This month, we’re celebrating admin. professionals’ accomplishments and strategies. This week, we’re focusing on time management and strategies shared by Real Careers alumni.
Diana; Germany: I usually finish little things first. The quicker I cross out tasks from my to do list, the more time I have for the important projects.
Jane Brazzill, England: If you’re like me and you’re constantly got a voice in your head telling you the million OTHER things that you have to do, keep a pad of paper on your desk and write down each of these to-do items as they come to you. Emptying them out of your head allows you to stay focused on the task at hand, and you won’t worry that you’re forgetting something important.
Giulietta Driver, England: Diarise, diarise, diarise. If you can schedule it, do. I also try and schedule big tasks for when my CEO is out at a meeting or away. I know that there will be minimal distractions.
Sherri Eckworth, England: Prepare, prepare, prepare and don’t be worried about double or triple checking. Organisational skills have to be top of my list and, by compartmentalising my day and assigning projects a set amount of time, I am more likely to stick to a deadline and be successful.
Melissa Francis, England: My diary and my mobile. I plan and set myself reminders and pop ups to keep me on track with tasks and meetings throughout the day. I also keep a “to do” list so that I can continually prioritise as my day evolves.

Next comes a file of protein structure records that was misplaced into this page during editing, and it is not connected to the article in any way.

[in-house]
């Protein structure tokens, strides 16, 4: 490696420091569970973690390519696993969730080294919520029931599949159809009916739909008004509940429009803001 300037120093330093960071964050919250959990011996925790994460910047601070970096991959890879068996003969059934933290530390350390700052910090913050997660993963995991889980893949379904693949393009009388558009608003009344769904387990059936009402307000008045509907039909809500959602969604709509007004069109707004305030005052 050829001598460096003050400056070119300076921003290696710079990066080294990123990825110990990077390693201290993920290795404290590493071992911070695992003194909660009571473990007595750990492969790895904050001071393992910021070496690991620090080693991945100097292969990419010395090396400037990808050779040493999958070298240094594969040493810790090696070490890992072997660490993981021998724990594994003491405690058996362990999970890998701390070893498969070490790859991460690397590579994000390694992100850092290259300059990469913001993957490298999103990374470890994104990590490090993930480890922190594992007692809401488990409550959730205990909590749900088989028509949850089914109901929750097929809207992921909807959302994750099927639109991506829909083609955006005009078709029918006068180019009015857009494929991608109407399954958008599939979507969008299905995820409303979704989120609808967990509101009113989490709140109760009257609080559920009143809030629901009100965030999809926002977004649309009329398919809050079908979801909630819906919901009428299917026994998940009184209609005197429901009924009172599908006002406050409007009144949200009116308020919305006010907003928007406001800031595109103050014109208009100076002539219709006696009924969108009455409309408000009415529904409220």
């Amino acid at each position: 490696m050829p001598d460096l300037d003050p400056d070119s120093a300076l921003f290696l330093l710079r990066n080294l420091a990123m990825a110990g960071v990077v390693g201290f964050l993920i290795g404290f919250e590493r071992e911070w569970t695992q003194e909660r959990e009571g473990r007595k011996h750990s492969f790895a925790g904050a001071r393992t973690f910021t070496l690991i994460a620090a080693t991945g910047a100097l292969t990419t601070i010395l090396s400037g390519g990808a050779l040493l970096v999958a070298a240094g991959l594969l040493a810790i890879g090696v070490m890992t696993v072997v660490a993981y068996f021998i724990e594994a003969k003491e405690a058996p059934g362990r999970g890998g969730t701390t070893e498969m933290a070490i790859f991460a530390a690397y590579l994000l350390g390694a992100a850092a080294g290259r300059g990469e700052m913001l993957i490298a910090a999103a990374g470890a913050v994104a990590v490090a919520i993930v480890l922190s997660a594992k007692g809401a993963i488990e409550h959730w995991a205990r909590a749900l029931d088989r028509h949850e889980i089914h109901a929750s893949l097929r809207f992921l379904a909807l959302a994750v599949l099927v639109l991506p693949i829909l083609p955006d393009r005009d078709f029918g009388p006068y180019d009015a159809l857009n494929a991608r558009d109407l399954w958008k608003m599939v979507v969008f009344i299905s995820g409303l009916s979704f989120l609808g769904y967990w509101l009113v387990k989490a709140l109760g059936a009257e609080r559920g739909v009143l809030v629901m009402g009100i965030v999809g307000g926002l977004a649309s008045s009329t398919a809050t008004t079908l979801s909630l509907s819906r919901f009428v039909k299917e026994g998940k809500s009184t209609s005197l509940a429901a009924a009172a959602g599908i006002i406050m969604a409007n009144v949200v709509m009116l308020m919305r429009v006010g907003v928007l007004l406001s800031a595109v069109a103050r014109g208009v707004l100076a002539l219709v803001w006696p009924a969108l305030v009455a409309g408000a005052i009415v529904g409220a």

Stephanie Fryer, England: I live my life by lists; I have one for everything. Make a list, get a cup of tea, and work your way through.
Kim Glover, England: Making a list of everything I need to get done that day. I’m a terrible procrastinator, and I need a bit of pressure to be really effective, so a tight deadline always focuses the mind.
Jill Goertzen, Canada: Before you leave the office for the day, print off your calendar / to-do list for the next day; review it. That way, when you arrive in the office the next day, you know what you need to get started on right away. As mentioned above, set aside a few times throughout the day to check/respond to email and make sure you work first on the tasks that are time sensitive. Acknowledging receipt of the message is helpful the recipient will know you got the message and will respond in due course.